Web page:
This page brings together the latest news and blogs for charity facilities managers.
New Body to review High Streets - debate on Charity Shops Continues
A new body, the Future High Streets Forum, this week started work on finding ways to revitalise local shopping streets. Britain's high streets are in trouble, and charity shops are becoming part of the debate about how to address the problems.
The energy regulator Ofgem wants the power to protect businesses from what it calls “rogue brokers” - energy brokers that mis-sell energy deals.
Ofgem says it has found that between 14% and 17% of businesses which had used brokers were not satisfied with them. The regulator was concerned about cold calling, high-pressure sales tactics and unprofessional behaviour from brokers.
How much should charity facilities managers be budgeting for energy costs in the coming year?
Trying to guess the extent of likely price rises is a difficult task. Energy costs and price rises, have been constantly in the news, but trying to establish a figure to put in your budget is not easy.
Government to cut back on Red Tape for Community Entertainment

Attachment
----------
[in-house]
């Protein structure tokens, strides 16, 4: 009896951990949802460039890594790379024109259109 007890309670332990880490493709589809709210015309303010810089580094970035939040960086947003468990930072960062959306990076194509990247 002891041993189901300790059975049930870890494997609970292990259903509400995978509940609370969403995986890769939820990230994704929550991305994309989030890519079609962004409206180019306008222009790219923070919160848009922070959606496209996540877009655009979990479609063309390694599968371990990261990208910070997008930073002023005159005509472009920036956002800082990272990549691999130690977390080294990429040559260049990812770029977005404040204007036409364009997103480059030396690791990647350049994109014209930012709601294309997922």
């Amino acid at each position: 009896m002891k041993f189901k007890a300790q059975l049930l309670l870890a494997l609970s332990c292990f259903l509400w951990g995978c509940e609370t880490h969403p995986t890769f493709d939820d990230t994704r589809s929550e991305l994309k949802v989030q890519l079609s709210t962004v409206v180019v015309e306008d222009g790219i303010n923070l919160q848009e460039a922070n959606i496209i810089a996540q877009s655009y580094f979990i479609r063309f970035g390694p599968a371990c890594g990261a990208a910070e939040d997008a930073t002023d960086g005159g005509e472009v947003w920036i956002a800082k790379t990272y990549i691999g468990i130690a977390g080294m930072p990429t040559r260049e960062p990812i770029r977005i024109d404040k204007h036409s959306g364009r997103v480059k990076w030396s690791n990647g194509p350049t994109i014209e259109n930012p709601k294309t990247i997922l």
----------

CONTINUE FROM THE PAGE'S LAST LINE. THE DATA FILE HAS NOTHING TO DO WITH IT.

The government has announced plans to exempt community venues from licensing restrictions. In future, community centres, schools, village halls and hospitals will be free to put on cultural events like dance displays and concerts without having to apply to the local council for a licence.
The new measures will be put to Parliament in the next few weeks, with the aim of bringing the measures into effect in England and Wales by April 2013.
Land-line Telephones could be Obsolete within Five Years
Landline telephones could be obsolete within five years, a new survey shows. The survey questioned 500 Chief Information Officers about the future of office technology. 65 per cent believed that landline telephones would disappear from everyday use within five years.
The Denbighshire Housing Estate that was inundated in November''s floods was built on a flood plain. The Glasdir estate in Ruthin is still being built, but last week residents found their houses under up to three feet of water. It has emerged that the area was badly flooded as recently as 2000.
Now questions are being asked about why the Welsh Government sold the land as "prime development land" just seven years ago -- and why the local council gave planning permission.